Clive James on Camille Paglia on poetry
'Applying her particularized admiration to rescue Plath's Daddy from those who cite it as a mantra, Paglia points out an awkward truth about Plath as a feminist Winged Victory: her poetry was in ''erudite engagement with canonical male writers.'' A still more awkward truth is that the manner of Plath's suicide helped to set up her husband, Ted Hughes, as an abuser of women. Paglia defends Hughes against Plath, a defense that few feminists have dared to undertake. She also defends Plath's father against Plath, which might seem a quixotic move in view of the poem's subject matter, but does help to make the point that Plath, by calling her father a Nazi and identifying herself with millions of helpless victims, was personalizing the Holocaust in a way that only her psychic disturbance could excuse. Leaving out the possibility that Plath might have been saying she was nuts, Paglia does Plath the honor of taking her at her word. But you can't do her that honor without bringing her down off her pedestal. The poet used her unquestionable talent to say some very questionable things, and there's no way out of it. Paglia is tough enough to accept that conclusion: tough enough, that is, not to complain when she winds up all alone.' Click here for full review of Paglia's Break Blow Burn, an analysis of 43 poems from Shakespeare to Plath.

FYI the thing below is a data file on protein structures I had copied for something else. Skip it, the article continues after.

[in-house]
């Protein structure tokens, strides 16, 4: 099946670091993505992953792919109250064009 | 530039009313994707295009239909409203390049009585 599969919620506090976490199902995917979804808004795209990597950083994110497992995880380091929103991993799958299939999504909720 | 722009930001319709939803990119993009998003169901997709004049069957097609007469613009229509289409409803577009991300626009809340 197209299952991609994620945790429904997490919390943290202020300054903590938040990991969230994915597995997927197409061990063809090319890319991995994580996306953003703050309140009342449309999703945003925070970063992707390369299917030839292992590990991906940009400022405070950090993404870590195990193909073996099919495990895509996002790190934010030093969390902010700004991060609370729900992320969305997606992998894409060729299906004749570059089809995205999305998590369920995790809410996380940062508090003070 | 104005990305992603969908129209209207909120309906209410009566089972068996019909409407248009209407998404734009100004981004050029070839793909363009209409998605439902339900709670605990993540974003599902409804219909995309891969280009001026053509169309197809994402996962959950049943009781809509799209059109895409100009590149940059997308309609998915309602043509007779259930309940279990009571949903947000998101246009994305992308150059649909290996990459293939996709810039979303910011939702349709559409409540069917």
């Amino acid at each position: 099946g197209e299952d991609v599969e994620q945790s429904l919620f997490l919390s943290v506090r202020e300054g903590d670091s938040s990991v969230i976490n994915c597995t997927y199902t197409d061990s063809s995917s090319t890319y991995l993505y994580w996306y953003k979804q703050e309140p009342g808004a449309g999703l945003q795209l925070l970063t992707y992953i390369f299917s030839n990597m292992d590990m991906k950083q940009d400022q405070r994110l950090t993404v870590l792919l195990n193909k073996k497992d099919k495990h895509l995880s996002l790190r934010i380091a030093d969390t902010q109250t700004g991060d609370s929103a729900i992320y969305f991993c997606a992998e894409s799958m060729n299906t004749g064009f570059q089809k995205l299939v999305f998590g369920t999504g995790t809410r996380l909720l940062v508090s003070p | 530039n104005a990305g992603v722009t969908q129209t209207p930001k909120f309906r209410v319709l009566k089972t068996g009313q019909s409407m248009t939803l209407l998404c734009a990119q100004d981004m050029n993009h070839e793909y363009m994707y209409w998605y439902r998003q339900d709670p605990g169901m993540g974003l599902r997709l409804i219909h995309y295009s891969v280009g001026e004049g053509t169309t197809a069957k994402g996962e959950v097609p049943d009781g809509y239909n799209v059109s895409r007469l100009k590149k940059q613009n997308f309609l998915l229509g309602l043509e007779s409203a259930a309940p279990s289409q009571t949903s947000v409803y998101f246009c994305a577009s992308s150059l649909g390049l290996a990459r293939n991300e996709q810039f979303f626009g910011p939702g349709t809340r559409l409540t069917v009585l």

One more quote: 'This book on poetry is aimed at a generation of young people who, knowing nothing except images, are cut off from the ''mother ship'' of culture. The mother ship was first mentioned in her 2002 lecture called ''The Magic of Images.'' In the same lecture, she put down the marker that led to this book: ''The only antidote to the magic of images is the magic of words.'' She can say that again, and let's hope she does, in a longer edition of a book that shows her at her true worth. When you have proved that you can cut the mustard, it's time to cut the malarkey.'